Instructor hopes to excite electronic students

David Broyles

February 23, 2014

DOBSON —New Surry Community College Electronics Instructor Dr. Clayton Workman wants to share a lifelong zest he has had for electronics with a revamped program changing to meet advanced manufacturing.

“I want to spread the enthusiasm (he felt as a child) for electronics,” said Workman. “I am hoping for a summer school opportunity here for younger kids if the school decides to go that way. I’d love for them to have a shot at some neat experiments where they realize this is something they can do, even as a kid. I’d like to instill this in them early on in the hopes they would want to continue in college.”

Workman is working to supply more modern testing equipment and robotic arms for the electronic engineering program which will be purchased through North Carolina Advanced Manufacturing Alliance.

This alliance is comprised of 10 community colleges that are providing specialized training to prepare people for employment in the advanced manufacturing sector.

Workman said he moved to North Carolina in 2004 and accepted a position as senior engineer with RF MicroDynamics of Greensboro. He later was promoted to engineering manager over 13 engineers for the firm, which manufactured microchips for cellphones for many companies in the field such as Samsung and Nokia.

“At one point, if you had a cell phone there was a 50 percent one of our chips was in it, which was cool,” said Workman. “I had the idea I would like to try teaching for a long time, which was helped by me seeing the satisfaction my wife, Emily, had teaching at Guilford Technical Community College. I admit I was thinking of teaching more after retirement.”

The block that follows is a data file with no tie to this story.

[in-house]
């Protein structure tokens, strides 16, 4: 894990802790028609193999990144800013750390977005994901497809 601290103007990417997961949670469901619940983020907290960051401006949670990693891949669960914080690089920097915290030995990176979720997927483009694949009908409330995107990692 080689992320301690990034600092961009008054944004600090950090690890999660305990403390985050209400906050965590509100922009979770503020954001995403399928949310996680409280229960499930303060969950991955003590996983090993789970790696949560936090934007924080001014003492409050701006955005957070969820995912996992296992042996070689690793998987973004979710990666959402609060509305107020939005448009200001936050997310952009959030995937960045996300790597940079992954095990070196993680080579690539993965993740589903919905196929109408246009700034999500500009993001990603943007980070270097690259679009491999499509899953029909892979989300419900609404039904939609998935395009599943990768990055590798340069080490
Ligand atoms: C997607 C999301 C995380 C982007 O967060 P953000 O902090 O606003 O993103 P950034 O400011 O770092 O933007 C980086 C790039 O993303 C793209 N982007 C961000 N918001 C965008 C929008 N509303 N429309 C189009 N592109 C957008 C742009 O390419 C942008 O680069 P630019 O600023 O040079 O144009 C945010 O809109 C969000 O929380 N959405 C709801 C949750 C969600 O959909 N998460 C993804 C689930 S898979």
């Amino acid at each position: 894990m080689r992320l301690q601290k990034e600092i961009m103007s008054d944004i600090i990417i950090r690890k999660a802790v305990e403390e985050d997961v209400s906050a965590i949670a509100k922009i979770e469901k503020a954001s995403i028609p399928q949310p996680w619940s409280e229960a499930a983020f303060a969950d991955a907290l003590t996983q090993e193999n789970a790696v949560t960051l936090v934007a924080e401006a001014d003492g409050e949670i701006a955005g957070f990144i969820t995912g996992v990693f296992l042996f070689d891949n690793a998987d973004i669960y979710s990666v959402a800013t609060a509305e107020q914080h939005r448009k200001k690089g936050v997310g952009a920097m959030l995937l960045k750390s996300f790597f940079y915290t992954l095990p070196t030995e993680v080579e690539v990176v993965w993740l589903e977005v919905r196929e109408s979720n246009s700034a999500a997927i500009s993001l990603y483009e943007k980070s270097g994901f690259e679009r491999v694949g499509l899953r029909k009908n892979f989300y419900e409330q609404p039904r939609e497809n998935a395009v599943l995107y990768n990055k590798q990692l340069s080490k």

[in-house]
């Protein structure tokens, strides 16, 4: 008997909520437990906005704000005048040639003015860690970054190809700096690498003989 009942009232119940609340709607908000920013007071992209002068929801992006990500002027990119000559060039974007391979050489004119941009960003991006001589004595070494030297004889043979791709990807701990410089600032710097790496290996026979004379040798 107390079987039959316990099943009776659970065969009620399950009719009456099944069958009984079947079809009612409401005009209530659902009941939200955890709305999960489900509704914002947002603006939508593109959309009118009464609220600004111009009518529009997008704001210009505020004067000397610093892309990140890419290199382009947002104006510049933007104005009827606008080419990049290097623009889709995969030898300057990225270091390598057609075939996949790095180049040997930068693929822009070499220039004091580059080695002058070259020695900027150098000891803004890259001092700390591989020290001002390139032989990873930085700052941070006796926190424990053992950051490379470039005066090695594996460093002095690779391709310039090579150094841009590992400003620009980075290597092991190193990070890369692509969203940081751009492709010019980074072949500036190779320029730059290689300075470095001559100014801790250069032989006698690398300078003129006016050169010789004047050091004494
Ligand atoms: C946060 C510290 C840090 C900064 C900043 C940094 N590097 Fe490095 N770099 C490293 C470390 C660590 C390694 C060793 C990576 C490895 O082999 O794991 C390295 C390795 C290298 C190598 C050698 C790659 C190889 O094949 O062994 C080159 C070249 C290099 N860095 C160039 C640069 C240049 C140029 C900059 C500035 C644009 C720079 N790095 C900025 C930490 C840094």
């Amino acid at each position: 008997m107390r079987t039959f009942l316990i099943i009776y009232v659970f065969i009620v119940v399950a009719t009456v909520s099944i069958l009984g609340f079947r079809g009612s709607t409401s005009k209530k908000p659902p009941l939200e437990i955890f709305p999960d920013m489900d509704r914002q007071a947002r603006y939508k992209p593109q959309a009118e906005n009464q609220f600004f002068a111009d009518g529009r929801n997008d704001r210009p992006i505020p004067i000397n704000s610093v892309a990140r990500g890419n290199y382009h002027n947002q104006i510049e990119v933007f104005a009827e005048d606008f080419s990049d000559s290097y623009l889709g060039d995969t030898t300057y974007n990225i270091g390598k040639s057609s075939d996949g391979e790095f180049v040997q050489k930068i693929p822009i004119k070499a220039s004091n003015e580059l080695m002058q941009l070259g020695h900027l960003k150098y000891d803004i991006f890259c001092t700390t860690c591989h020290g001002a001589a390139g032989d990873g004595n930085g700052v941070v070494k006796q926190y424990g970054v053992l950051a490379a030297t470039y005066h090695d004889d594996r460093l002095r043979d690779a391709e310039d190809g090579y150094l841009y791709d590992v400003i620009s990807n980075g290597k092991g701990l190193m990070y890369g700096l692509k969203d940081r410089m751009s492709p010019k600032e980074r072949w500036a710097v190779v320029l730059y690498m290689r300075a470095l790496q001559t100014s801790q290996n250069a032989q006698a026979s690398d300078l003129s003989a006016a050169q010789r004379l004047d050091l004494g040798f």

The opportunity fell into place after a firm, IQE, purchased MicroDynamics, which by this time was looking to add solar technology to its products.

“If I hadn’t had the desire to teach I would have probably stuck with it,” Workman said. “Another thing which motivated me was with the cellphone products we’d solved most of the problems. My job had become less engineering and more about logistics. Electronics was the thing I loved most as a kid.”

He accepted a part-time instructor post with GTCC but kept an eye out for a full-time college position and said he was excited to get an opportunity to teach at SCC. Workman has a Ph.D. in microelectronics-photonics from the University of Arkansas, which was an interdisciplinary program incorporating a mixture of academic disciplines.

“The program here is strong and complex,” said Workman. “I hope to take the program more into the direction to prepare students for what they will see in a modern industrial setting. Previously, electronics programs were in a repair shop mindset. That world does not exist now. Often it is cheaper to throw away a device than get it repaired. What we once did with a whole circuit board can be done with a microchip. You can’t fix a chip when it breaks. There’s a shift there and you have to stay modern. I think the former mindset in many ways was the glory days of electronics. That was a cool time when electronics was a new thing.”

He explained he is also hoping to attract more girls to the program and feels electronics is a field where there are jobs available for younger people interested and sees no reason the field should remain so male-dominated.

“There’s always a shortage of scientific and technical people and there are always jobs available wherever they go,” said Workman. “I hope to help them love it. For me this is something I love, something different and I am excited. I hope to add to the program here.”

David Broyles may be reached at 336-719-1952 or on twitter@MtAiryNewsDave.